As we neared are destination the sat nav helpfully suggested we, "Put on the sunnies, wind up the window and watch the seagulls don't steal your chips". The sat nav came with an Australian accent. Helpful Australians are every where at the moment. The sunny disposition of our colonial cousins from down under is a welcome intrusion into the post election depression with in the public sector.
One such example is how to deliver culture change. The Australian navy adopted a systematic approach to cultural change a key element of which was based on peer review, that is asking and telling colleagues if their behaviour had changed. I suspect that as well as having a more positive attitude to life than us pomes the average Aussie is more prepared to be bluntly honest with their fellow workers than their overly polite and deferential British counter part. Can you imagine telling your boss to his face he talks too much and doesn't give team members a chance to say anything and your boss responding by saying "yes that's something I need to work harder on". Let's face it if you have that sort of relationship then its already a pretty good place to work.
We are more comfortable with the anonymous 360 feedback form but are still careful with our comments in case the recipient can workout who they are from.
As a senior manager I did do the road shows to front line staff and I could always rely on a few staff and the "odd" manager in the audience to " tell it like it is" but I have to admit my colleagues and I always expected some negative comments and saw the challenge as keeping the meeting positive rather than taking too much notice of individual grips. We knew that some people didn't trust senior managers and didn't agree with changes/what was happening so it was all too easy to dismiss the odd negative response as "they would say that wouldn't they".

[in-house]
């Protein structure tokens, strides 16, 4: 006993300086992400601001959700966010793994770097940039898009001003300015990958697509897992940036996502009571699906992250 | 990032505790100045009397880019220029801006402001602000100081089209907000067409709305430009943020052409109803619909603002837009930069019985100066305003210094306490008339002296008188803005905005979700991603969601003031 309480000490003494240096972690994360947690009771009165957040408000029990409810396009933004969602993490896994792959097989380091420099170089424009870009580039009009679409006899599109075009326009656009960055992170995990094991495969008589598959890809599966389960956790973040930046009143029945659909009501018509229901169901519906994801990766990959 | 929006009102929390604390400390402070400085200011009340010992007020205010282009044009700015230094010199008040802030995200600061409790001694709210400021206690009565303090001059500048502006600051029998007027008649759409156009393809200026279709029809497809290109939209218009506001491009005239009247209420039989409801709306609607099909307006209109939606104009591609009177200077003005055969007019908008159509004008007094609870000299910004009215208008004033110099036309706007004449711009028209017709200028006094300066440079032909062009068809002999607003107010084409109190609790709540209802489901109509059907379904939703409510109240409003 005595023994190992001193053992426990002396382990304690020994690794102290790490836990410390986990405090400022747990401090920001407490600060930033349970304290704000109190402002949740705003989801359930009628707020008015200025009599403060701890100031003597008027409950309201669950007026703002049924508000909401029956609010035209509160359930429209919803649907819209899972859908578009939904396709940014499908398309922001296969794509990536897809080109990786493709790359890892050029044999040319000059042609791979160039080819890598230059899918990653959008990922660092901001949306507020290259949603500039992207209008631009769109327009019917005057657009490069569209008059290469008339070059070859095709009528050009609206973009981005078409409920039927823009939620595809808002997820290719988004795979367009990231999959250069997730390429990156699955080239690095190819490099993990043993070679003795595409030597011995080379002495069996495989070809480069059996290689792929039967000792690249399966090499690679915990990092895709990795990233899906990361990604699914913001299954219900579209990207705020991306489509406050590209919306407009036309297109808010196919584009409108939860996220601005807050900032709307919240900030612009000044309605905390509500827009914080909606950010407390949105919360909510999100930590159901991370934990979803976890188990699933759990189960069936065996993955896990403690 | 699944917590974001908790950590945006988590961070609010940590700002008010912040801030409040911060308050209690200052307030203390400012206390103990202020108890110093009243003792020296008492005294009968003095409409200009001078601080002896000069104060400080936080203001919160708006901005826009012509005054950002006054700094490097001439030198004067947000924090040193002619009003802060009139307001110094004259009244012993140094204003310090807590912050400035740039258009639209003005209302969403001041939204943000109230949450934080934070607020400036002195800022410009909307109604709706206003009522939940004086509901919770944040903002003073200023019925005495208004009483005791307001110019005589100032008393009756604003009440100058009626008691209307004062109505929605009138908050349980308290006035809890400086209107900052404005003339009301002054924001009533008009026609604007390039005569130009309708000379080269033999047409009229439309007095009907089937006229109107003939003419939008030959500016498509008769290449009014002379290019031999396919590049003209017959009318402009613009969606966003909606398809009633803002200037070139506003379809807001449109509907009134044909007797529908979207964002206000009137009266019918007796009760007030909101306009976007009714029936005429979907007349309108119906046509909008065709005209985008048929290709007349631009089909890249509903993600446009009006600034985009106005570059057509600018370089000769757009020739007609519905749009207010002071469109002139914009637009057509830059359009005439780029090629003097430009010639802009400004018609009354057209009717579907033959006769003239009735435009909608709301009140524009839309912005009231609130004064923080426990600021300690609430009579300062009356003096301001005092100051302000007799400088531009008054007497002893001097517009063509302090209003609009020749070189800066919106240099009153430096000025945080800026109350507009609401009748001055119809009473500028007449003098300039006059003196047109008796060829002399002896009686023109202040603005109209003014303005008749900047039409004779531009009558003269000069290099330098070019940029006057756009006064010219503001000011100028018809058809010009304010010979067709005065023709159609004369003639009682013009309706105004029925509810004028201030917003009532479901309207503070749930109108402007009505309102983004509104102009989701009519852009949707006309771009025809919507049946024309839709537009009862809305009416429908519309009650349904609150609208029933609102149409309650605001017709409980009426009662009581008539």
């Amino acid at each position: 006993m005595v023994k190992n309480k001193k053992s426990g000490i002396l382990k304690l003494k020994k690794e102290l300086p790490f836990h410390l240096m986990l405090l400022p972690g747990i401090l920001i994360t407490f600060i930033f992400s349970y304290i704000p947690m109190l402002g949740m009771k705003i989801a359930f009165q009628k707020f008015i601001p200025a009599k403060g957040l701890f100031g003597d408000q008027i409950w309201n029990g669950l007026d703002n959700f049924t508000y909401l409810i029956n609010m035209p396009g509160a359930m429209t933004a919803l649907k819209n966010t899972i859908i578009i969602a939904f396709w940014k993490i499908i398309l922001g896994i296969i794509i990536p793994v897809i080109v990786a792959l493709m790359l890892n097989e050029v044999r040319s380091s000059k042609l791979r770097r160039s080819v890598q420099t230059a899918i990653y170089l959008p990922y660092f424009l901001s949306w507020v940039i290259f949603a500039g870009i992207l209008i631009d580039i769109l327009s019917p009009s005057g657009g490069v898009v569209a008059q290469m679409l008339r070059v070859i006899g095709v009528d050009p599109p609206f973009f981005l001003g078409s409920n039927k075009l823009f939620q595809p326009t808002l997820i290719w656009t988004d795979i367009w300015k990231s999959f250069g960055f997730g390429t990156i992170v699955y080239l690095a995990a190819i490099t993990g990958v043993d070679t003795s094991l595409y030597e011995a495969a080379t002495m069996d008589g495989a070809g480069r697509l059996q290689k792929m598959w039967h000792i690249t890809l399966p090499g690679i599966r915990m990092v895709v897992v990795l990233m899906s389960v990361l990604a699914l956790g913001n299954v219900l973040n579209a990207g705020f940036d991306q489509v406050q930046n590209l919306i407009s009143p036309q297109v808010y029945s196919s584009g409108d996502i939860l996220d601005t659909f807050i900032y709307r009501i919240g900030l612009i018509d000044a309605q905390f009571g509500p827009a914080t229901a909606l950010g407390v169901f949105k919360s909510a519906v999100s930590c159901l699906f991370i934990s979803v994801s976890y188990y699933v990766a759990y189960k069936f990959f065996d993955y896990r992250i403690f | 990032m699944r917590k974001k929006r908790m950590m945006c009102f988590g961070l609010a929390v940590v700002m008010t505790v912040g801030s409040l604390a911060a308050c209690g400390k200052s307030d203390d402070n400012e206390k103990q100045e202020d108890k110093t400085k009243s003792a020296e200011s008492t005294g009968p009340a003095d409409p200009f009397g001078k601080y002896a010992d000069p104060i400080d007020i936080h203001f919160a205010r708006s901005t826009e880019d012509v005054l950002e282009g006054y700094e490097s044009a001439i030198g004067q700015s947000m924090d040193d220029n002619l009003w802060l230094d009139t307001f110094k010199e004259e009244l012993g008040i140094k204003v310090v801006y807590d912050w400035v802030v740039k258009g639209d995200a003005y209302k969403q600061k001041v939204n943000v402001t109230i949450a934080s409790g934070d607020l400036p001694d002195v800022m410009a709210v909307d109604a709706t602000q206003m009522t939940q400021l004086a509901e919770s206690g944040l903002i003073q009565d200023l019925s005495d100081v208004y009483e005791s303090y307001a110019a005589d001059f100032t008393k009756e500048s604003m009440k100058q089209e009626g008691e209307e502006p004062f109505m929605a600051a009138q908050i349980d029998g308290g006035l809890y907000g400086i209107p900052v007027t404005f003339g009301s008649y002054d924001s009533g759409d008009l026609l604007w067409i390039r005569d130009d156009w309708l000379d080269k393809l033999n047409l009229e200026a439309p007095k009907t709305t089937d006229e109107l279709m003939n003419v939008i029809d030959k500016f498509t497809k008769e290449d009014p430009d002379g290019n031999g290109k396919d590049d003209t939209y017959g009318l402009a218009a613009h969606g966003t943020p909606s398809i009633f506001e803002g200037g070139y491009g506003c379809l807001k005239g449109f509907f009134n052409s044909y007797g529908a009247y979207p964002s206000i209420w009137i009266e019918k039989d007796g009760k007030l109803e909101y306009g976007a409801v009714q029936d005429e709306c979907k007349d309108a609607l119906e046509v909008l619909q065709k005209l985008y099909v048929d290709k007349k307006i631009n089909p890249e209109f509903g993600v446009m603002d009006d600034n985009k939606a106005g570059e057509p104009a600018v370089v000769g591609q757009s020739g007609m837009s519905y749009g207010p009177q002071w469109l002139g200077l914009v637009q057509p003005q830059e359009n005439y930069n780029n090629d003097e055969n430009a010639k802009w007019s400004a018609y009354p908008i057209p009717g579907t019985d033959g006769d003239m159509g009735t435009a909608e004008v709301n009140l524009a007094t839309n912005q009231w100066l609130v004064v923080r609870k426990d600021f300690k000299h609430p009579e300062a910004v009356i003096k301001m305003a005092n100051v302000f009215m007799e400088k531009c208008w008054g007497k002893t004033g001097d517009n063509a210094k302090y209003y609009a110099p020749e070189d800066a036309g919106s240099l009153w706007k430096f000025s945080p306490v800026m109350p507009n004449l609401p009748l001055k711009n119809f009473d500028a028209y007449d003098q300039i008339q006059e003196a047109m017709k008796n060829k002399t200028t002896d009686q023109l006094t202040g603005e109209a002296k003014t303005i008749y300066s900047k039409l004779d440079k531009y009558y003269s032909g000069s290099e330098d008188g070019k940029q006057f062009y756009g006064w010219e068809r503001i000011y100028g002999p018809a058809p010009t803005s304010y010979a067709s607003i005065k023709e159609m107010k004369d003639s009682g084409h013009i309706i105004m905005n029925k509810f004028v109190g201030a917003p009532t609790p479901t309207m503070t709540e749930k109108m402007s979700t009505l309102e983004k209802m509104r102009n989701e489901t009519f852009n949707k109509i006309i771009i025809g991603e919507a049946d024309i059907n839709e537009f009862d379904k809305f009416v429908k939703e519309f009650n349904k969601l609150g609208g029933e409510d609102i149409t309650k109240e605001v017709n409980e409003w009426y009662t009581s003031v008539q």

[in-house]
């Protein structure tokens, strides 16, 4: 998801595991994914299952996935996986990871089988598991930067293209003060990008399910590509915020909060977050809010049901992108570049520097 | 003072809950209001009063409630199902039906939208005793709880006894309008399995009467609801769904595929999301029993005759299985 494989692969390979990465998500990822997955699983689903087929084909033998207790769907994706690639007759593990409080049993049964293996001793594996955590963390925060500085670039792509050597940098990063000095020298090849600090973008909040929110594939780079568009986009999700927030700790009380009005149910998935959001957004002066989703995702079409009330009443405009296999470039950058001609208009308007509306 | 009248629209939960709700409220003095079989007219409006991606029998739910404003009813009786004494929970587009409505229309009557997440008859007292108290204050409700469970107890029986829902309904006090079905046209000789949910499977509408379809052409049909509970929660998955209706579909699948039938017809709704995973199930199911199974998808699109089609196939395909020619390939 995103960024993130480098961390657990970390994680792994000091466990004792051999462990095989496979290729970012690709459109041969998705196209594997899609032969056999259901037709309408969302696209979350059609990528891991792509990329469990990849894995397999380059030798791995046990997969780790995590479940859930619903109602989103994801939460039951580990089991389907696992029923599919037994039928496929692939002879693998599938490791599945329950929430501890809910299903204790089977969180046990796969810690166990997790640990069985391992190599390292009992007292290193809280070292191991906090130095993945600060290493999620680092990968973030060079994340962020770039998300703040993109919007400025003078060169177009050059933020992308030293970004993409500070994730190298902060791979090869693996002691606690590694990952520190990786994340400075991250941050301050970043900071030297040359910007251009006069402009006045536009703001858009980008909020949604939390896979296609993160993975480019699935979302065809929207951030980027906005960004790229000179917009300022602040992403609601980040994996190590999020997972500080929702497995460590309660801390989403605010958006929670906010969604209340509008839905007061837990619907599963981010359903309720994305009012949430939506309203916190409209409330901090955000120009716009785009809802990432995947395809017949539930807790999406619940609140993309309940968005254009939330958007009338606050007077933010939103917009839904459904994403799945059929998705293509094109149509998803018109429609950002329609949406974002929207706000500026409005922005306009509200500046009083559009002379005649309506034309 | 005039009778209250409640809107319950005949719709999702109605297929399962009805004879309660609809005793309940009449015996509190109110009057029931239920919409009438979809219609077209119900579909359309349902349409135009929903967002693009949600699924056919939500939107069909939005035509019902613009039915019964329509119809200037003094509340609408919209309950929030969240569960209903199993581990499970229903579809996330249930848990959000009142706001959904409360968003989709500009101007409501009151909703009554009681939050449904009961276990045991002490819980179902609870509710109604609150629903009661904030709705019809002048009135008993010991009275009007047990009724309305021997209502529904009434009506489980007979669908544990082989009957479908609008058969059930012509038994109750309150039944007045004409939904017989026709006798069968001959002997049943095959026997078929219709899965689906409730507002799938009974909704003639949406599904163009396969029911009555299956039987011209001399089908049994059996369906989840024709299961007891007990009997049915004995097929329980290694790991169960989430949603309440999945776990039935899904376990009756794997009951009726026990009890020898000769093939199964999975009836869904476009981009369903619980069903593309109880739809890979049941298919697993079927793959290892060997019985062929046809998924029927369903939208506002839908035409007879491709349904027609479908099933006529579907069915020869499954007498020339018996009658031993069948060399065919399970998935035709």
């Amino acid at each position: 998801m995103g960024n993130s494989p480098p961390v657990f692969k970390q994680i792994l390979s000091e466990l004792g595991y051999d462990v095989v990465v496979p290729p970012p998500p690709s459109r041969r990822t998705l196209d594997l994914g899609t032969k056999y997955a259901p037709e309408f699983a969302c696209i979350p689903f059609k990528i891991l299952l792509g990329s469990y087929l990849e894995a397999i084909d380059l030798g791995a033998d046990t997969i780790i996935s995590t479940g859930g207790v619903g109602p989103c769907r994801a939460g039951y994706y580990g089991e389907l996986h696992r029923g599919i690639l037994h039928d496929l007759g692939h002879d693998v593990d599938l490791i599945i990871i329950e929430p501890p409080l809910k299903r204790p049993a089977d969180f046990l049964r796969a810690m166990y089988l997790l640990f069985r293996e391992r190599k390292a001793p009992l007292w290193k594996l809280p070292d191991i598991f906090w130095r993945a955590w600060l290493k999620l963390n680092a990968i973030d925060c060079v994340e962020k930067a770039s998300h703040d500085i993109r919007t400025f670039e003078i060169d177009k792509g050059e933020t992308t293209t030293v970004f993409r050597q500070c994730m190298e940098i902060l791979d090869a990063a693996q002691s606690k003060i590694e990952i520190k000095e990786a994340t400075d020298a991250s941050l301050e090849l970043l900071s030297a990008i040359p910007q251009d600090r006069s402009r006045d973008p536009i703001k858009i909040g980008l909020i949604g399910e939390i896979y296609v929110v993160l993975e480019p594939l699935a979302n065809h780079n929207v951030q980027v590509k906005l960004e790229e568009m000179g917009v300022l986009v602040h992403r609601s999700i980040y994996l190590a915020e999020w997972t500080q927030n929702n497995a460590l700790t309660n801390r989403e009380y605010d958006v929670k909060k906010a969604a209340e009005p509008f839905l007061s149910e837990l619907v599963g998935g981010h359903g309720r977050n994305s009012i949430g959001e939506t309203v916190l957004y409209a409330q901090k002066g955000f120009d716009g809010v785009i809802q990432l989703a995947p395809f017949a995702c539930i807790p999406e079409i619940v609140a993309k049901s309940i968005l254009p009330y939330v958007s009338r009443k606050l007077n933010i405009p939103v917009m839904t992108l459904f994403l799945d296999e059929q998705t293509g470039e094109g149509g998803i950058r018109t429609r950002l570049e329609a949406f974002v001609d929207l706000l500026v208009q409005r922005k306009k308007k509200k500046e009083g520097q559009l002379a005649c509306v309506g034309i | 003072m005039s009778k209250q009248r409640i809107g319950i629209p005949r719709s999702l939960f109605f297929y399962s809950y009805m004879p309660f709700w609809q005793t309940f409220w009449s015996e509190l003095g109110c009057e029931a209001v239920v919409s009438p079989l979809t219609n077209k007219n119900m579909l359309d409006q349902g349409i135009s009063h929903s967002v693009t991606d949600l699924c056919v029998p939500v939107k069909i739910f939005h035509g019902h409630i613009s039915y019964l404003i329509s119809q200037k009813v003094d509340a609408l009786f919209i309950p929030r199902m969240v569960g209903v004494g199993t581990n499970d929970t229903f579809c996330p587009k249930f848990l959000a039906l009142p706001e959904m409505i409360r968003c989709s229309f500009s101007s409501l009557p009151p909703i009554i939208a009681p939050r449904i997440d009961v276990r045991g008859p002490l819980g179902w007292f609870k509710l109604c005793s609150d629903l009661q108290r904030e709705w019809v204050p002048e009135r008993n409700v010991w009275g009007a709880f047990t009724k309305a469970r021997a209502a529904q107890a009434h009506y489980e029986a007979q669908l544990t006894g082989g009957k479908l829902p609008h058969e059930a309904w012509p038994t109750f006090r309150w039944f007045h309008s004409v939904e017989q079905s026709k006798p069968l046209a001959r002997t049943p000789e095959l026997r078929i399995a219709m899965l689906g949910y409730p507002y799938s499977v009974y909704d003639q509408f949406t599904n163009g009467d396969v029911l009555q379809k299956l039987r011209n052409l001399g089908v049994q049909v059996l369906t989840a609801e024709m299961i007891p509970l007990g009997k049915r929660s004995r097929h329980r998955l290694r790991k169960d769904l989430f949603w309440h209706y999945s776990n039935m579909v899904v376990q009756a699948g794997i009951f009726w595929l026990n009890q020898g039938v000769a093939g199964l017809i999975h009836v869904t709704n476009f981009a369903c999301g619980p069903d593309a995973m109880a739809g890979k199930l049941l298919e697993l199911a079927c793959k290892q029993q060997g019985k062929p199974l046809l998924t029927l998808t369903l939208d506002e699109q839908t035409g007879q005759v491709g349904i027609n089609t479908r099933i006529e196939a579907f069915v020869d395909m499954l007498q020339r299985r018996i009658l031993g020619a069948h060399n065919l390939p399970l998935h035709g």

We were in need of a culture change and as in the Australian Navy it was about how managers behaved not what they said, it needed to start at the top and it needed to give managers insight into how their behaviour affected other people. The approach needed to be systematic to work from senior management through middle management to frontline management. If the behaviour had changed staff should notice. There would be less complaints about bullying, lower levels of absenteeism, greater consensus about how changes were to be introduced, grater confidence and trust in management particularly senior management, resulting in service users reporting higher levels of satisfaction. The Austrian navy approach would have been seen as too confrontational and have alienated many managers who would have felt we were giving those they managed permission to criticise them to their bosses. Instead we used "executive coaching" a term that sounds enabling not punitive and sounds like the type of thing important people have as opposed to training which everyone has. Executive coaching involved an independent management consultant observing a manager in a series of work situations (team meetings, one to one supervision,presenting reports to the senior management team or committee, meetings with partner agencies) and providing detailed feedback.
It was well received, it replaced traditional management training and development with coaching and mentoring, it was a slow process,cultural change takes years not months. Management turnover meant there were always new managers wanting to experience executive coaching. The sheer number of managers in the directorate meant we need to adapt the approach for first line managers using the same two management consultants to work with small groups rather than individuals.
But as the Aussies say "no worries".
Blair Mcpherson former director of community services, author and blogger